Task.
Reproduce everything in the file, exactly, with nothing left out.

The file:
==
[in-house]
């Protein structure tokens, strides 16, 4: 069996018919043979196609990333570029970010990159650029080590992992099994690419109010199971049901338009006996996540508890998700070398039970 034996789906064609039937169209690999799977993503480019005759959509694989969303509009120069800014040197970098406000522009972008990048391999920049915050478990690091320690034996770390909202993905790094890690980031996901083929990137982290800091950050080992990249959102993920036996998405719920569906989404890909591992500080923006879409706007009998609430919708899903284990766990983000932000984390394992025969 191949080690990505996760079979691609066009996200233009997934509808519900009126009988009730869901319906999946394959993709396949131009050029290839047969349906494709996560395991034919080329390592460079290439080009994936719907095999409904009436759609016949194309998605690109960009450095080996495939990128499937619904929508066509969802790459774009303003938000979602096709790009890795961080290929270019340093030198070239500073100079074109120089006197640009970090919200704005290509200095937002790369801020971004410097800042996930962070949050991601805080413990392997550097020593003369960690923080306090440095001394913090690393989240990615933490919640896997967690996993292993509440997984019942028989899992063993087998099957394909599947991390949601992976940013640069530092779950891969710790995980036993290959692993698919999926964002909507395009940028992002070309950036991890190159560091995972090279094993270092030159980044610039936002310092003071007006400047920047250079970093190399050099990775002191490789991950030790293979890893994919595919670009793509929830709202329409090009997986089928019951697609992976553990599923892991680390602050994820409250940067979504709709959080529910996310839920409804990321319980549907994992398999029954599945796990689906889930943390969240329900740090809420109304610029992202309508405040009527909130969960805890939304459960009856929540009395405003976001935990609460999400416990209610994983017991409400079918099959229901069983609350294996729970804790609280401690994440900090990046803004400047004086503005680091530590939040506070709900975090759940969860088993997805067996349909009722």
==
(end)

[in-house]
């Protein structure tokens, strides 16, 4: 069996018919043979196609990333570029970010990159650029080590992992099994690419109010199971049901338009006996996540508890998700070398039970 034996789906064609039937169209690999799977993503480019005759959509694989969303509009120069800014040197970098406000522009972008990048391999920049915050478990690091320690034996770390909202993905790094890690980031996901083929990137982290800091950050080992990249959102993920036996998405719920569906989404890909591992500080923006879409706007009998609430919708899903284990766990983000932000984390394992025969 191949080690990505996760079979691609066009996200233009997934509808519900009126009988009730869901319906999946394959993709396949131009050029290839047969349906494709996560395991034919080329390592460079290439080009994936719907095999409904009436759609016949194309998605690109960009450095080996495939990128499937619904929508066509969802790459774009303003938000979602096709790009890795961080290929270019340093030198070239500073100079074109120089006197640009970090919200704005290509200095937002790369801020971004410097800042996930962070949050991601805080413990392997550097020593003369960690923080306090440095001394913090690393989240990615933490919640896997967690996993292993509440997984019942028989899992063993087998099957394909599947991390949601992976940013640069530092779950891969710790995980036993290959692993698919999926964002909507395009940028992002070309950036991890190159560091995972090279094993270092030159980044610039936002310092003071007006400047920047250079970093190399050099990775002191490789991950030790293979890893994919595919670009793509929830709202329409090009997986089928019951697609992976553990599923892991680390602050994820409250940067979504709709959080529910996310839920409804990321319980549907994992398999029954599945796990689906889930943390969240329900740090809420109304610029992202309508405040009527909130969960805890939304459960009856929540009395405003976001935990609460999400416990209610994983017991409400079918099959229901069983609350294996729970804790609280401690994440900090990046803004400047004086503005680091530590939040506070709900975090759940969860088993997805067996349909009722």